Earlier this month, I had the opportunity to visit the IceHotel in Jukkasjärvi, Sweden. Jukkasjärvi is a small village – the IceHotel is located in the village, itself. Just a short walk from the hotel you can find a supermarket, school, houses, a church etc.
The name Jukkasjärvi comes from a Sami word that means ‘lake of assembly’ or ‘meeting place by the river/water’. The village got its name from the fact it was a former Sami marketplace.
You have a couple of options to get here. The easiest way is to fly to Kiruna and then get a hotel transfer to the IceHotel, which is what we did. We flew from Stockholm to Kiruna on SAS (another option is Norwegian Airline) and got a transfer from the airport to the hotel. The IceHotel can arrange a transfer for you (standard car transfer or dog sled transfer – yeap that’s right!).
I decided to my own hotel transfer via Explore Kiruna. Alex from Explore Kiruna was great – we booked a hotel transfer with him, from Kiruna airport to IceHotel and then later from IceHotel to Abisko. Highly recommended.
Another option is to travel by train, which was something I initially wanted to do but I couldn’t get the overnight cabin that I wanted. The three-berth private cabins were sold out. I spoke to someone who did the night train – the overnight cabins are quite small. She was lucky to have a private cabin all to herself. If two per cabin would still be ok – but three maybe a bit crowded for the long journey. The train is complete with bathroom/shower facilities.
The transfer from the airport (or the train station) to the IceHotel is about 20 minutes.
The IceHotel started in 1989. Every winter, the IceHotel is rebuilt from the ice from the Torne River. In the summer, the hotel melts back to the river.
In 2016, IceHotel 365 was introduced – a permanent structure that includes luxury ice suites, with private bathrooms (I checked these out – oh my goodness – sooooo nice (but very pricey), and of course you have the art suites where you have the shared bathroom facilities. With the IceHotel 365, you can get access to the IceHotel all year round. If you’re afraid of the cold – you can consider a trip there in the summer.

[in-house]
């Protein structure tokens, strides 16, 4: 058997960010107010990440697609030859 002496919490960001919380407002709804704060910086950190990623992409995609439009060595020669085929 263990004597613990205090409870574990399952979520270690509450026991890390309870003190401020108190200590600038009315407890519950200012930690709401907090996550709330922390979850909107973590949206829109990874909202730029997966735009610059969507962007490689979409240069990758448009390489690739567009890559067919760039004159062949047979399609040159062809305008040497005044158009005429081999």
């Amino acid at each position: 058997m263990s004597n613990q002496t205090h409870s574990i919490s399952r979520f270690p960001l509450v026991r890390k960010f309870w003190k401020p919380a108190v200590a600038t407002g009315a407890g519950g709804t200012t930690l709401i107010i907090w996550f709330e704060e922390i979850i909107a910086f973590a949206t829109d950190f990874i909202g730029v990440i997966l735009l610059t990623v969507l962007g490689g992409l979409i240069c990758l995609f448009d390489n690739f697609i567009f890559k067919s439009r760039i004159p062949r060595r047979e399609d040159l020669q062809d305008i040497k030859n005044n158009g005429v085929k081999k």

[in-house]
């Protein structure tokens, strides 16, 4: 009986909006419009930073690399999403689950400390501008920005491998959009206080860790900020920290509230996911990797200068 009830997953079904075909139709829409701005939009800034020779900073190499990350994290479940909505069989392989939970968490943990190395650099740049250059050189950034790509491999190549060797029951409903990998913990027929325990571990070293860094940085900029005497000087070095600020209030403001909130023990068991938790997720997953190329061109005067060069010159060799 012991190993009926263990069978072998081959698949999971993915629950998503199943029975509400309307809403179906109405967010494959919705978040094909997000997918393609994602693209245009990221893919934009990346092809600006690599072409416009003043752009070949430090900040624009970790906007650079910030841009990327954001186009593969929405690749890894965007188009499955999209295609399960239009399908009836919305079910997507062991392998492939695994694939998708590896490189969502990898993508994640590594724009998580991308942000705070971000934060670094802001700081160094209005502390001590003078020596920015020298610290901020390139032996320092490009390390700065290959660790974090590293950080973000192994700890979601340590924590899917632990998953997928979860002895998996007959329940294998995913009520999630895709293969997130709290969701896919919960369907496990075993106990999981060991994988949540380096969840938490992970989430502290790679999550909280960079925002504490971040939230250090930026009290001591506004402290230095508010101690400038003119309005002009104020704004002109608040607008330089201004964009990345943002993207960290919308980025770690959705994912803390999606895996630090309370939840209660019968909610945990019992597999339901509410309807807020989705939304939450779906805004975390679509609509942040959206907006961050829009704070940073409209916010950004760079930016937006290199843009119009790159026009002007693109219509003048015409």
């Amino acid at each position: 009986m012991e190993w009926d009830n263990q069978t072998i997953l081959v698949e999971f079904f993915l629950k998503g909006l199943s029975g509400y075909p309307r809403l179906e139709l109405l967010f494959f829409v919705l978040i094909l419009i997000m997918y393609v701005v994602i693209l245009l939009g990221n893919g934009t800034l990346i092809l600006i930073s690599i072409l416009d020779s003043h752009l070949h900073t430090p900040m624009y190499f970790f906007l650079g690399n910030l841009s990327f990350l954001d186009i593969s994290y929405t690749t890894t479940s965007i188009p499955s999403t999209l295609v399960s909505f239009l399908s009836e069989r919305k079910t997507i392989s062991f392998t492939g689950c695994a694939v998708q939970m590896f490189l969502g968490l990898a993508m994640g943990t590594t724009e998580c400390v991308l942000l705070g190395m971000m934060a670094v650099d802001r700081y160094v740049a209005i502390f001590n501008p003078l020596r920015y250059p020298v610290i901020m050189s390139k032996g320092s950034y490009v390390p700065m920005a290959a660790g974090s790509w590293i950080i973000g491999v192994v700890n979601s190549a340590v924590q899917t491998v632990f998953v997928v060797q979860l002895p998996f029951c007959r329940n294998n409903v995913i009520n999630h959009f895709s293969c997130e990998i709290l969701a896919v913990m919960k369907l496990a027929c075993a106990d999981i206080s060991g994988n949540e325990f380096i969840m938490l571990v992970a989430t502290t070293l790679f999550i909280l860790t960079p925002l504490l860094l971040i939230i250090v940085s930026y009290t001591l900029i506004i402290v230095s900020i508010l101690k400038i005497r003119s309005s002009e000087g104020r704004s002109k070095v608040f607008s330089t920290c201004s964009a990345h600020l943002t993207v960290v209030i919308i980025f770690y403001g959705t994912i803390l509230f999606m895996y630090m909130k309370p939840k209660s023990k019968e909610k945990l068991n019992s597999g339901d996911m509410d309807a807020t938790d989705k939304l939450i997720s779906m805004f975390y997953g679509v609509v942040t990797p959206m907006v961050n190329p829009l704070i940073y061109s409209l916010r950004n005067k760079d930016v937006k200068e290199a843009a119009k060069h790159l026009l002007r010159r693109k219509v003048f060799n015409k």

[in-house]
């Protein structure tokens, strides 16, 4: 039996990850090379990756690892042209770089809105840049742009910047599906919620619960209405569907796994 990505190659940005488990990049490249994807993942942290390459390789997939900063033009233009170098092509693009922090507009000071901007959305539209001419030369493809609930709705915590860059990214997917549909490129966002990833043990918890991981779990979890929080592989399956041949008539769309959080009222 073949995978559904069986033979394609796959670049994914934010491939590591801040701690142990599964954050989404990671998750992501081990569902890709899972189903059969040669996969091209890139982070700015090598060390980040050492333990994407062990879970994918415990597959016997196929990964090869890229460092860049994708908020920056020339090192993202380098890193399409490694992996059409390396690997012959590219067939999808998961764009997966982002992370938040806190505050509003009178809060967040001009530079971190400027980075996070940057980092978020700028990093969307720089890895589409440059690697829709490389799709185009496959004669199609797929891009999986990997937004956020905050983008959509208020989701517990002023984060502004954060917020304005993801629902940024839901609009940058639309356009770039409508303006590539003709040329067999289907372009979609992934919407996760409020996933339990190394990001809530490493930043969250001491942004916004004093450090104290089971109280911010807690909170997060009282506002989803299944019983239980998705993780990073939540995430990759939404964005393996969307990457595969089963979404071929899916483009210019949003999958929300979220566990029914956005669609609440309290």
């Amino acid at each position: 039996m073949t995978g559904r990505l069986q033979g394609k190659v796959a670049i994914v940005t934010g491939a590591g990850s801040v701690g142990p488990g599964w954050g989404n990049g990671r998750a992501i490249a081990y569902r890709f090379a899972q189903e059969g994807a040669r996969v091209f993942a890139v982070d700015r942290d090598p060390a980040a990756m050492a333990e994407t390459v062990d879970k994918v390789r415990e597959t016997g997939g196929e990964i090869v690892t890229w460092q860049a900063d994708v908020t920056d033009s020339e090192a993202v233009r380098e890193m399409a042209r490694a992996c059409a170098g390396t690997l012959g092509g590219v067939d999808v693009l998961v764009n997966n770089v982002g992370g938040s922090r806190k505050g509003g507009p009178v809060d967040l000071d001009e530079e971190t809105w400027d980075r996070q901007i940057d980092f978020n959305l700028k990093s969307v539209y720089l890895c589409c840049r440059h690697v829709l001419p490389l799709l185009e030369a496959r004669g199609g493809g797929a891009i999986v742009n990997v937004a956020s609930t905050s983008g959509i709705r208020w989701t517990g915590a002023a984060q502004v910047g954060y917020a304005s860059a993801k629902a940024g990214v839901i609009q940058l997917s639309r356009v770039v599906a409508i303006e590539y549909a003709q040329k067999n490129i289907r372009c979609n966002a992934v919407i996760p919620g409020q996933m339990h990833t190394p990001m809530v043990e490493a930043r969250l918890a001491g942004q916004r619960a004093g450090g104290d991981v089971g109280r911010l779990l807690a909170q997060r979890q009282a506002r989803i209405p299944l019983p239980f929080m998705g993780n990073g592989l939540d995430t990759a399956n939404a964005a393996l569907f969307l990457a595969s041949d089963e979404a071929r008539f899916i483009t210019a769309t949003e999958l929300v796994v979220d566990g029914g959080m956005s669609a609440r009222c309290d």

We were there on 6 November, so they have just started building the 30th rendition of the IceHotel.
You can choose to stay in the cold room or the warm room – most people will do one night in the cold room and remaining night(s) in the warm room.
As mentioned – the thing about the cold rooms – there are two types of rooms – the luxury suites with attached warm relaxation room and private bathrooms with bathtub/shower and sauna (quite expensive but gorgeous I must say, again), or you can go with the standard cold rooms with shared bathroom and showers. Showers are located in the warm building near reception. Unless you have the luxury suite, your storage will need to be kept in the locker areas in the warm building. The hotel will provide you with thermal sleeping bags, and you will need your own thermals of course for sleeping. The bed has a thick mattress covered with reindeer hides.
Another thing to note – check-in for the cold rooms is at 6 pm; you have to also do an early check-out as the coldrooms are opened to the public from 10 am to 6 pm.
As for the warm rooms and cabins, they are quite standard – all come with attached bathrooms with normal check-in and check-out times.